Executive Coach Jenny McKay asks, how much of an impact do our thinking habits have on us and how can we take back control of our own internal thought processes?
How much happier would you be if you were to imagine that everything you were confronted with was the very thing you were looking for-or needed? The cancellation of a meeting might be comfortably greeted as an opportunity to put your time and attention into something else that is pressing.
But what if that meeting is the linchpin for the proposal you are working on? What if your chance to move forward on a significant piece of work was dependent on that meeting taking place? How might you see such a moment as the very thing you were looking for? Or how might you see missing a plane that would have got you to our daughter’s concert on time as the very thing? That’s much harder to swallow. Clearly, there are significant issues, events and times when seeing a situation as a more positive thing is not appropriate or supportive. There are, however, a huge number of occasions when we would benefit from changing our mindset.
There are plenty of opportunities during the day when you find yourself thinking in ways that are far from constructive. These include delays in traffic, people being late for your meetings, people forgetting to attend to issues on which you depend, situations which are unplanned, times when you are ill prepared, and so on. The way you think about these moments can have a tremendous impact on how you then experience the rest of your life. If attended to with awareness, these could change from being a pain and a downer to an opportunity - and even a gift.
At the mercy of the wrong guys
Your thinking habits accompany you everywhere. If they go unchecked, they cause untold damage to the quality of your days, the quality of your connections, even your relationships. We can ascribe a whole set of interpretations to otherwise innocuous events. A delay in getting into the preferred lane in traffic becomes a deliberate ploy on the part of each and every one of the drivers around us to not let us in. They are doing it on purpose. Their behaviour, we believe, is intentional. They are trying to make us late. Or we assign intention to the guy who didn’t complete his part of the project. He knew we needed to have it completed in order to progress. We continue, unhelpfully, with the thought that he chose not do it – on purpose.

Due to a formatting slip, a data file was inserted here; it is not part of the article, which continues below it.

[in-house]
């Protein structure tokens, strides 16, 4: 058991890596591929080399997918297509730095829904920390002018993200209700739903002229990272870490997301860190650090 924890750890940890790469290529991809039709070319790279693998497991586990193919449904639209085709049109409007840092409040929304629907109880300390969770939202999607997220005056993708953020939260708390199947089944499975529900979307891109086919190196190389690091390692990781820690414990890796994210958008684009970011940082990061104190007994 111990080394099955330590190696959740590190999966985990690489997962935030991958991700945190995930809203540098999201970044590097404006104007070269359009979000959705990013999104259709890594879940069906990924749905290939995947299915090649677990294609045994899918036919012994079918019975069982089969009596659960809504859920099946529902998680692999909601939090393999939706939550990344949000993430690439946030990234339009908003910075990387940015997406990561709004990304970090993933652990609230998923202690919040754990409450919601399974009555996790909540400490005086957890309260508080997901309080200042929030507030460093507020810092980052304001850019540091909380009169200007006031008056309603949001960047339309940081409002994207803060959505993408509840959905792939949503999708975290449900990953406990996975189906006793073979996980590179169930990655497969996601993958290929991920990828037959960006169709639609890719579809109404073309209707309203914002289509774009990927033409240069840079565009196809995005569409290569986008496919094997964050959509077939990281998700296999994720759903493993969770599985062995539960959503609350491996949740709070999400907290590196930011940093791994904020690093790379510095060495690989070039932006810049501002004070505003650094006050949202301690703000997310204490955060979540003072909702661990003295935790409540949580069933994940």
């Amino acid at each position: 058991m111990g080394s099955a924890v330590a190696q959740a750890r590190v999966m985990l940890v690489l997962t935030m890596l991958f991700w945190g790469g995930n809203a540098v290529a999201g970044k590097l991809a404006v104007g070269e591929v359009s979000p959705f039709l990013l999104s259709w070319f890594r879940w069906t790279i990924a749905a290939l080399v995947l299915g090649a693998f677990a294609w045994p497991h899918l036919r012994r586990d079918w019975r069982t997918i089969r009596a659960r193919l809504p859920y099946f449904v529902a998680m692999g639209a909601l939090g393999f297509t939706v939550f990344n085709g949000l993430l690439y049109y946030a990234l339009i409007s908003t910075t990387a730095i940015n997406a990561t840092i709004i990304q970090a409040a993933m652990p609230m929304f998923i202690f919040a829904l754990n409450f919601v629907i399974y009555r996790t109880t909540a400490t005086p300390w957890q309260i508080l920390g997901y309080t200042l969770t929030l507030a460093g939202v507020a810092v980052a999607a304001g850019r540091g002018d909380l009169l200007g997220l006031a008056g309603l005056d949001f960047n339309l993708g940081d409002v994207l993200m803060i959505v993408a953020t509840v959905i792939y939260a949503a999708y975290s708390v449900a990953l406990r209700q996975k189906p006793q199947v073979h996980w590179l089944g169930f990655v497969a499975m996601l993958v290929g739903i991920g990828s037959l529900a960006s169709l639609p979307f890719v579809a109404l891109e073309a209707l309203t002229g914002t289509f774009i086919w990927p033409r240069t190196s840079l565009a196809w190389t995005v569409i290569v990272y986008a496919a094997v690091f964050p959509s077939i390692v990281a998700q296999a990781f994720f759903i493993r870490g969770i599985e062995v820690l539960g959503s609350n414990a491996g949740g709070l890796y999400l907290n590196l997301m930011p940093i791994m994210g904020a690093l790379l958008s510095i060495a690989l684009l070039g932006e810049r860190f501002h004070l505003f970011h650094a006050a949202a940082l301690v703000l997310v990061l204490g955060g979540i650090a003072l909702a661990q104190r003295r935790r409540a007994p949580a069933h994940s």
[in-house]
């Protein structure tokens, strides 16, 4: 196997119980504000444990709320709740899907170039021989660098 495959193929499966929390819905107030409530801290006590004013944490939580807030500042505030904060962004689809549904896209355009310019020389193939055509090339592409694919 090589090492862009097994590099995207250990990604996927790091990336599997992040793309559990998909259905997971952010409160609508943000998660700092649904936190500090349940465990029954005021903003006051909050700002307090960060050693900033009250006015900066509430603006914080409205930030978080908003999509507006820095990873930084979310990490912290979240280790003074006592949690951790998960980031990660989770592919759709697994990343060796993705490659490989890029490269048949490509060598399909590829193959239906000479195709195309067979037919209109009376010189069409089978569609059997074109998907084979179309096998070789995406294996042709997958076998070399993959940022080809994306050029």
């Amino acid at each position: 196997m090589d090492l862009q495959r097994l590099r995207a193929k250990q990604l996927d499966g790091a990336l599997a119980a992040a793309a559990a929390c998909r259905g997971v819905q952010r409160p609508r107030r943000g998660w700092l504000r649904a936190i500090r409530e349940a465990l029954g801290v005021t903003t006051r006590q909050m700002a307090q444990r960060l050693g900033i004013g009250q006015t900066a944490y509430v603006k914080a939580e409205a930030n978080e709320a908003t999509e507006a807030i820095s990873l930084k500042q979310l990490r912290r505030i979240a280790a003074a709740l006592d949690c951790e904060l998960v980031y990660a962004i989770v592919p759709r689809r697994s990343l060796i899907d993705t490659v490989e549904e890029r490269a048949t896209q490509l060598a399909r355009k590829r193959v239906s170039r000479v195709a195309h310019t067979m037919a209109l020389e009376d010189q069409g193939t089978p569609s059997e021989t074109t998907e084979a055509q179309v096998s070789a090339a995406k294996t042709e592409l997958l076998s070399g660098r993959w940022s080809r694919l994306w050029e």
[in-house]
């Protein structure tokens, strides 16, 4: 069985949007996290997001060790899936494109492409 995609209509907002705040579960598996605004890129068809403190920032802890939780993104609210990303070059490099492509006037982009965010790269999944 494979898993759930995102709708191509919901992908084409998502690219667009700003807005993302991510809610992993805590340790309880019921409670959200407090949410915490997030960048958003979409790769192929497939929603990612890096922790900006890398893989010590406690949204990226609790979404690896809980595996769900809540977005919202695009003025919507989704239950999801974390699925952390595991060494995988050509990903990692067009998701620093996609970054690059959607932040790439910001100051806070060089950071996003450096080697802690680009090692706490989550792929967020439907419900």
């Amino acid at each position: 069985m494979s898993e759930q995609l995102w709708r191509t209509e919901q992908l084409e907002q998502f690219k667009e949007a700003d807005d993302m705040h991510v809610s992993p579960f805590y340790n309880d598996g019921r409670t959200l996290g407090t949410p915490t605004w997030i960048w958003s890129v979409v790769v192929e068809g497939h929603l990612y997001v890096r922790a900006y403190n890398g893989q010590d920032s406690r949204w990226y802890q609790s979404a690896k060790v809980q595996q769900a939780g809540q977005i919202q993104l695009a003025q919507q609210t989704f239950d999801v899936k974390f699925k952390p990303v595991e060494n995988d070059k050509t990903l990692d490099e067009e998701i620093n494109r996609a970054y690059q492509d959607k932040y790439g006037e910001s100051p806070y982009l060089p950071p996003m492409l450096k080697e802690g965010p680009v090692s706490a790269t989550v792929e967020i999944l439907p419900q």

This thinking habit makes you feel lousy. And it is our ‘take’, our interpretation of the event that makes us feel lousy, not the event itself. In this way the wrong intent is assigned to others’ behaviours when those behaviours – or words – have an adverse impact on you. At the same time, when you stuff up, it’s easy to assume that others are reading your stuff-ups as an oversight, an innocent mistake. Not a vindictive ploy.
We judge ourselves by our intentions, and others by their behaviours. For example, it wasn’t my intention to be late for that meeting, but it sure as hell was Sue’s intent to be late to my meeting, because she just wants to make sure I know how much more important she is, than me. Too much? Too far? Maybe. Maybe not.
Unconsciously accepting a habitual way of thinking impacts the quality of your life, moment to moment. If I continue with my view that all the drivers are conspiring against me, it affects my driving. I become angry. I drive more aggressively. I put myself and others at risk by driving with this preconceived idea that everyone on the road is out to get me.
If you continue with the view that your colleagues are deliberately trying to sabotage your work or put you down, how easy is it going to be to engage with them? How helpful is this view in supporting, constructive relationships in the future. You might be vaguely aware that you need to be at least pleasant to them, but your resentment will be steaming out of your pores.
Our bodies and our way of being tell the world far more than we ever want the world to know. Our colleagues will get covert messages that they are not our favourite people. The way we behave towards them will tell them something is up. However, they won’t know exactly why. They will try and guess, but they don’t have access to our heads and what stories we have constructed about them – which is probably lucky. But on the other hand, they will be left to draw their own conclusions as to why we are angry and distant. And their stories, weirdly, may not be accurate.
Open up to a fresh view
So, getting back to that “gift”. The moment of making yourself aware of what stories you are spinning is an important one. We have the opportunity to check out what we have said to ourselves, and then determine if it is correct, the only possibility, potentially constructed under the influence of another bad moment, or just an interesting, amusing path our mind has chosen to go down. And open ourselves up to a fresh view – one that is more supportive, and enables us to feel more positive about a situation, rather than choosing a negative spin.
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